Given that the milliput copies didn't work out so great, and that making them is an unreasonably large amount of work, I decided to make masters and moulds for these as well. With the (relatively) new etched saws, it has become feasable to cut out the canopies from the fuselage halves without losing too much material. When I started work on Viggie4, one othe first things I did was cut loose the canopies. The results are probably good enough to make moulds from. Once I'm satisfied with the castings of the front canopy, I'll be adding the relevant transparent part, and try to make castings of the complete front canopy in transparent resin.
The three top pictures show the master I built for the ejections seats. Its been cobbled together from a seat from the original kit, milliput, filler, stretched sprue, bits of square plastic rod and insulation tape. That, and loads of all kinds of glue..
The bottom picture shows the master seat, and the first three castings from the mould. The mould is now behaving properly, and almost every attempt results in a good quality ejection seat. Whether this amounts to bragging rights is debatable, but it sure does wonders for my ego.
With the long suffering 'assistance' of Viggie2 I've come quite a way to the creation of a new upper fuselage. Construction of the fuselage plug is loosely based on Paul Boyer's article in the Januari 1993 issue of Fine Scale Modeler. The reason I say 'loosely based' is that the procedure described in the article assumes that the canopies will be closed, and that this conversion will be a one-off, that can be built directly onto the model under conversion. Neither assumption holds in my case, which means certain tricks (forcing things into shape by glueing them to the kit comes to mind) are not possible for me. I guess I'll just have to do things the slightly harder way.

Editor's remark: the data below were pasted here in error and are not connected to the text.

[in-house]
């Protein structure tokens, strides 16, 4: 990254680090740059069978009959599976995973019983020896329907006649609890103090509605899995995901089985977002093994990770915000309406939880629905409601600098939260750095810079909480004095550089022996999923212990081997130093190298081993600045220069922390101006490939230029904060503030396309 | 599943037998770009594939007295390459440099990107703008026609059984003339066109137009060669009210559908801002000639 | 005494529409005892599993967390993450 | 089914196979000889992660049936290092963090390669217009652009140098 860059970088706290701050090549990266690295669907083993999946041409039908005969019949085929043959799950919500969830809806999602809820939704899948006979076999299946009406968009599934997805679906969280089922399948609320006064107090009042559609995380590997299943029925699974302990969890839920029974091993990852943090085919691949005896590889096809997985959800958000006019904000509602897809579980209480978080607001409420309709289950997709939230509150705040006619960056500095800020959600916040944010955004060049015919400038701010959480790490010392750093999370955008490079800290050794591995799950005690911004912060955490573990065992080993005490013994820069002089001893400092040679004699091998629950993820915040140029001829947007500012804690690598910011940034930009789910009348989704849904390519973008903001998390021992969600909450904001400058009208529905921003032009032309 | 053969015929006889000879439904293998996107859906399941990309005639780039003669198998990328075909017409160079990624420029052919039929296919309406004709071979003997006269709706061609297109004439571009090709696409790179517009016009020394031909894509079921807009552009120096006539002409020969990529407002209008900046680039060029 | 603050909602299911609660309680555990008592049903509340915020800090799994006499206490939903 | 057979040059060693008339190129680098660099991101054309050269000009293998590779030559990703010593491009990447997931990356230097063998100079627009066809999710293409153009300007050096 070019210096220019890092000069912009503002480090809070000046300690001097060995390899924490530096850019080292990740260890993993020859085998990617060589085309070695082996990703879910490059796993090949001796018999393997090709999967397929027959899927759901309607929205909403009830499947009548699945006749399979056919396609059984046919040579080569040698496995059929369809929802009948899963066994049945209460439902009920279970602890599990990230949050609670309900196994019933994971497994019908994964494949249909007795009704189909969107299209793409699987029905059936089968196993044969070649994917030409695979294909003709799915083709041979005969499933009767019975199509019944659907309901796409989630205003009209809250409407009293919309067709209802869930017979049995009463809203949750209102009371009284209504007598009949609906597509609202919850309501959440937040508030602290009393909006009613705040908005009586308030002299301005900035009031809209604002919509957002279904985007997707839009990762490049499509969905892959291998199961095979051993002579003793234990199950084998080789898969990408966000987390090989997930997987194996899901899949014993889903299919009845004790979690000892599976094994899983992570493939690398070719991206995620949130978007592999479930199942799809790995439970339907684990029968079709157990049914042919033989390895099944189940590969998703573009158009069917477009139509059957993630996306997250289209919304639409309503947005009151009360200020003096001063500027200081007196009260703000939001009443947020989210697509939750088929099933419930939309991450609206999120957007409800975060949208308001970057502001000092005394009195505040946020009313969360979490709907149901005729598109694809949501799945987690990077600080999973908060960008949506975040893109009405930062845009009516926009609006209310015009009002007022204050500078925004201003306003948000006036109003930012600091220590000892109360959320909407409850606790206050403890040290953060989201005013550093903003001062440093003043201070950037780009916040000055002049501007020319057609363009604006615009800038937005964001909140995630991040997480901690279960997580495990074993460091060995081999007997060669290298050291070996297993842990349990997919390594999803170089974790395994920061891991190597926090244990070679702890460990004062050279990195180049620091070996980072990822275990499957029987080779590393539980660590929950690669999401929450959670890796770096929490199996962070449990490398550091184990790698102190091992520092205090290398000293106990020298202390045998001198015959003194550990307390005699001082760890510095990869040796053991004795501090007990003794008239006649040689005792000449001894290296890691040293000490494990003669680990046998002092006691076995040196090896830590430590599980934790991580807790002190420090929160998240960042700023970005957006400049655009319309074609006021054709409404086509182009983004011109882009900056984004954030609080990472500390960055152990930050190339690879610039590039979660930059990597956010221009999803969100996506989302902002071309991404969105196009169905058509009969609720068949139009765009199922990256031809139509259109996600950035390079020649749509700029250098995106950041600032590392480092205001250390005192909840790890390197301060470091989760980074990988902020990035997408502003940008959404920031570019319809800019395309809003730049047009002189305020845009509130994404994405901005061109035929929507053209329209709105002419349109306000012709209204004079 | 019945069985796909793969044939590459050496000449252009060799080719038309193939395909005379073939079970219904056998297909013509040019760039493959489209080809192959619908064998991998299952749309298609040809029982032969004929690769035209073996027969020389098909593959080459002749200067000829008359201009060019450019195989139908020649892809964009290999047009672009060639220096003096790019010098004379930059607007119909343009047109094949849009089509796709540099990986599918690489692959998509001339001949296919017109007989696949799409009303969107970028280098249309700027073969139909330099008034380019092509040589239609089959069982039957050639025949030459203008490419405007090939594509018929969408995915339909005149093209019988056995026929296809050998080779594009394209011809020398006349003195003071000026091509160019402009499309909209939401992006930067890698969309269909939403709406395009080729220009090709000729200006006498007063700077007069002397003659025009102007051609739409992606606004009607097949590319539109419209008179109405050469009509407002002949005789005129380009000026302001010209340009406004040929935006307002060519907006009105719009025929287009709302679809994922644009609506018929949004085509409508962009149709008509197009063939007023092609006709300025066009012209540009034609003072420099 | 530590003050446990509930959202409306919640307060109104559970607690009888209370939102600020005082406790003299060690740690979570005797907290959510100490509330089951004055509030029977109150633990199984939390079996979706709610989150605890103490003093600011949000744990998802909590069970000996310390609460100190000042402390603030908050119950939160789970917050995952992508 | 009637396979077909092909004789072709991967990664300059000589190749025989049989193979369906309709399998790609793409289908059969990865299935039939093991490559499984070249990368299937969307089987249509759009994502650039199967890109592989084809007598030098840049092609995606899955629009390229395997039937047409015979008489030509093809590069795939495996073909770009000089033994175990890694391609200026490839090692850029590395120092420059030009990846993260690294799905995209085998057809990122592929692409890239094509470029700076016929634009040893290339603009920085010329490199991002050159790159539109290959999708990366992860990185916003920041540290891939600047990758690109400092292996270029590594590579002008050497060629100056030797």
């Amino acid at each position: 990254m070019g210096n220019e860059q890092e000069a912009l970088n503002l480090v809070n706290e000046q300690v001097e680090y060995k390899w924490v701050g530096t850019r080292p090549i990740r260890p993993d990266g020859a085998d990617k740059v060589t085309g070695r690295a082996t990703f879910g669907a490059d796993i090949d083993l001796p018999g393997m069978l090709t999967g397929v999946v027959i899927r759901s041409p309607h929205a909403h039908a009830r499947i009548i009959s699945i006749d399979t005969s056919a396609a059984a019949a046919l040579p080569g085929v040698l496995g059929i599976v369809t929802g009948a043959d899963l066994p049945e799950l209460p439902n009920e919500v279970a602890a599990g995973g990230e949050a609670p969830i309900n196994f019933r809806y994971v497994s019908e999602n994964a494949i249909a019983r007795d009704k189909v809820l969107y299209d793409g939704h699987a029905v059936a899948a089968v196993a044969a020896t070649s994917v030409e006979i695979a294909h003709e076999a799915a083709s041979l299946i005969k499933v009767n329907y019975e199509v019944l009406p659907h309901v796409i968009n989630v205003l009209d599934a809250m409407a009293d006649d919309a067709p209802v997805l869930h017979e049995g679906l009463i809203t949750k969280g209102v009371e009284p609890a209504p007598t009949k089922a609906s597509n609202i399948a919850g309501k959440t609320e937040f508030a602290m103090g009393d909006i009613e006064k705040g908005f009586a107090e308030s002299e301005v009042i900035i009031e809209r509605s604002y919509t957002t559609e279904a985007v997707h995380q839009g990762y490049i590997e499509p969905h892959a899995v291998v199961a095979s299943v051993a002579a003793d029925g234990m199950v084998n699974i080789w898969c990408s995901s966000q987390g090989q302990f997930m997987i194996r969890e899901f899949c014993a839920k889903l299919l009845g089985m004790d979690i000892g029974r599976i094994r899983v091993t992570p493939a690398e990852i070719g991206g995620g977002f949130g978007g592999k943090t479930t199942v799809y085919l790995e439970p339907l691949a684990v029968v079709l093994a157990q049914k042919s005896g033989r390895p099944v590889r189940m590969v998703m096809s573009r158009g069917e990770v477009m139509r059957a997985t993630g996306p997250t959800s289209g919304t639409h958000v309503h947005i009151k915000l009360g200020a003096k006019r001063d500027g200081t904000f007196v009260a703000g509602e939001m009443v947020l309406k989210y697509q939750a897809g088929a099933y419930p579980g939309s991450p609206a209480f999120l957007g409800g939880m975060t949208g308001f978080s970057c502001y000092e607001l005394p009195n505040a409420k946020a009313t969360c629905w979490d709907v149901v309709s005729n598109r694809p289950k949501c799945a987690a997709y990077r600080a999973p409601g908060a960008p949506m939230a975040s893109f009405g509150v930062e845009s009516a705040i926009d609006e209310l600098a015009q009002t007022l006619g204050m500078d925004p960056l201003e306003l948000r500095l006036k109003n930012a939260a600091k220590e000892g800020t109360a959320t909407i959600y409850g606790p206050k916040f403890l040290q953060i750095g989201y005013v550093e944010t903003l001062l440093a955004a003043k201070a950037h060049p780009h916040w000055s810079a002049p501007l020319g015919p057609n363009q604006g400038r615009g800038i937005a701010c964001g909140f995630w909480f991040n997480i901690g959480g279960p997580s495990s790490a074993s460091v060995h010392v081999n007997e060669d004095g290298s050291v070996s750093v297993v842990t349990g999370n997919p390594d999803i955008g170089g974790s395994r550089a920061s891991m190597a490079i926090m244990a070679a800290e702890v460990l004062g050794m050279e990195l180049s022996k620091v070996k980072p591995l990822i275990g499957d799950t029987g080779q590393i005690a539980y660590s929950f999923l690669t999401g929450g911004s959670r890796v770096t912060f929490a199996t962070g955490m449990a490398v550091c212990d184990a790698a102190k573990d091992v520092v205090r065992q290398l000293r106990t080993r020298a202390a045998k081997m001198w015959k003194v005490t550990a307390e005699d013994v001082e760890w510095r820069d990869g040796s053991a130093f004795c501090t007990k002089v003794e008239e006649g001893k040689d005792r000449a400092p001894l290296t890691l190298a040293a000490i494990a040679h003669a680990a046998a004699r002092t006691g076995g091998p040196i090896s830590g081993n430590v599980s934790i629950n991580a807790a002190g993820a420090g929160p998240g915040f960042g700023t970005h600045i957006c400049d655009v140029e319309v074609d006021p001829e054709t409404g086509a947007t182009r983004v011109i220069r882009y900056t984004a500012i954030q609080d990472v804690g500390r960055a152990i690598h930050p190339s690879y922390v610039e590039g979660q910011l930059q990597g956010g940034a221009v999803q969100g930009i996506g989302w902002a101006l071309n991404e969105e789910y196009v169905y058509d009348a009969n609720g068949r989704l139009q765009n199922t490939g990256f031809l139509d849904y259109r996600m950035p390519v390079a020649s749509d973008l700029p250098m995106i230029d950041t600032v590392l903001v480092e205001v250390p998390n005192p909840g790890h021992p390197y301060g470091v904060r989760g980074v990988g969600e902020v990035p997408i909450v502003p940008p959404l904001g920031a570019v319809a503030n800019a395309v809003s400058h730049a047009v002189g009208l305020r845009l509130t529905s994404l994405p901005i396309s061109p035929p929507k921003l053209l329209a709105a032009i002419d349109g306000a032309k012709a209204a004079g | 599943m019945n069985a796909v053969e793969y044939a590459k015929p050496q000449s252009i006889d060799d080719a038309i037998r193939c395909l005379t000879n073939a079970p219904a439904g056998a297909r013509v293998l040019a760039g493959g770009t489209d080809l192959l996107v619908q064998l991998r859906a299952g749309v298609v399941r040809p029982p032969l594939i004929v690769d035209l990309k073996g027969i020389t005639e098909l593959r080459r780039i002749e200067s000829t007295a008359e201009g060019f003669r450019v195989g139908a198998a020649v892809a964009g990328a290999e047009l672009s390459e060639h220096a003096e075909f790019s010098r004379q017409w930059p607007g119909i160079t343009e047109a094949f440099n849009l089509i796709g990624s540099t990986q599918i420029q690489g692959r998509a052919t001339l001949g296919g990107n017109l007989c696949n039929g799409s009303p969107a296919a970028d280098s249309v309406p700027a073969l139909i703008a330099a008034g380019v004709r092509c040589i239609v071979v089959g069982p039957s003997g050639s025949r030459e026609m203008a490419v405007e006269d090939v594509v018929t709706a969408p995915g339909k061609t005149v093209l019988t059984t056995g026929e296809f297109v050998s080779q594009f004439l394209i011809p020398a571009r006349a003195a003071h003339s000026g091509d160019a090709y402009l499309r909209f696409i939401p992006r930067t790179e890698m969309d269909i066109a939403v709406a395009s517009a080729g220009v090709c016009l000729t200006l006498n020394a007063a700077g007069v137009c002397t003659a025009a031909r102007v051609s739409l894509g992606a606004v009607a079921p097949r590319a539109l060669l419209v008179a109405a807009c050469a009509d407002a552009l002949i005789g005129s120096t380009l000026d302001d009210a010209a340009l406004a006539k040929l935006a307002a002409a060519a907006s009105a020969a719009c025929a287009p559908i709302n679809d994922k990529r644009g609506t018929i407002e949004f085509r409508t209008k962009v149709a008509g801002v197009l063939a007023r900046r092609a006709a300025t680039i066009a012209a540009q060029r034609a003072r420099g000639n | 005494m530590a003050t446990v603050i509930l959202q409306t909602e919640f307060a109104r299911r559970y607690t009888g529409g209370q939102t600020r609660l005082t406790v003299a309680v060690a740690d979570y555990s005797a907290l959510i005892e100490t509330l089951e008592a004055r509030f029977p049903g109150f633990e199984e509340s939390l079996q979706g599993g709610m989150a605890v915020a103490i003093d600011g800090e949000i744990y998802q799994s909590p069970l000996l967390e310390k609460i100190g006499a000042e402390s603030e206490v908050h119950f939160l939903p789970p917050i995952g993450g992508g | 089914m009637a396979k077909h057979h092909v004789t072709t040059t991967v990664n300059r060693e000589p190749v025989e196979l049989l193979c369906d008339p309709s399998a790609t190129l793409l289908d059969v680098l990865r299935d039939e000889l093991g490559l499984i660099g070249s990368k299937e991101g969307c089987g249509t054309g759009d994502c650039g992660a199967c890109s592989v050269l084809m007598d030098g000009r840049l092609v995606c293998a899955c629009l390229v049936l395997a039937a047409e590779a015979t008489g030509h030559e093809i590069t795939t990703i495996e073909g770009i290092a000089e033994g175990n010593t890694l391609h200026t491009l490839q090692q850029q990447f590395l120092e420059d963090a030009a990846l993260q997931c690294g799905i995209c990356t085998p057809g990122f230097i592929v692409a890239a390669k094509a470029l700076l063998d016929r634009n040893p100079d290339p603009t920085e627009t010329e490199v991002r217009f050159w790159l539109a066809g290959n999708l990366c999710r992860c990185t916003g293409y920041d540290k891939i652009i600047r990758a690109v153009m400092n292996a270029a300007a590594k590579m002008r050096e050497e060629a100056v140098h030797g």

As can be seen from the pictures below I started out by chopping the top off the fuselage fore and aft of the 'shoulder' plug from the kit. From this shoulder plug, I separated the central part of the hump, which will become the much smaller hump that forms a kind of extended cockpit fairing on the A model. As per the article, this central hump was cut in half and otherwise mutilated to form the part at the lower left of the top picture. From the diagram in the article, a new upper deck plate was made out of 1.5mm plastic card. Dry fitting results in the lower picture. This reveals the first batch of trouble. Even if I'd been a obedient little boy and made the front of the deck plate from 0.25mm plastic, the front would have been just over 1.5mm above the tops of the air intakes, and that same space would be found between the deckplate and the top of the space where the shoulder plug is supposed to go. On a one-off, this can be solved with filler and glue, but not on what is to become a master for mould making. Also, cutting off the fuselage forward of the shoulder plug, as shown here, will result in the loss of the canopies, which is equally unacceptable. The gap between the shoulder plug and air intakes and the upper deck is being dealt with by adding more plastic card to fill the gaps, and shaping theforward sections into presentable air intake tops. The latter is going to involve copying the shape from the Monogram kit, and making a slightly enlarged template from that. This template will then be used for what I fear will turn out to be multiple cycles of sanding and applying filler until the correct shape is reached.
Glueing the plastic card parts that will fill the gap has decided to turn nasty. The forward parts now curve slightly upwards. I'll have to come up with some trick to bend them back without glueing them to something else. I've done some careful bending by hand, which seems to fix the problem, but I'll have to see if the material doesn't decide to creep back over time.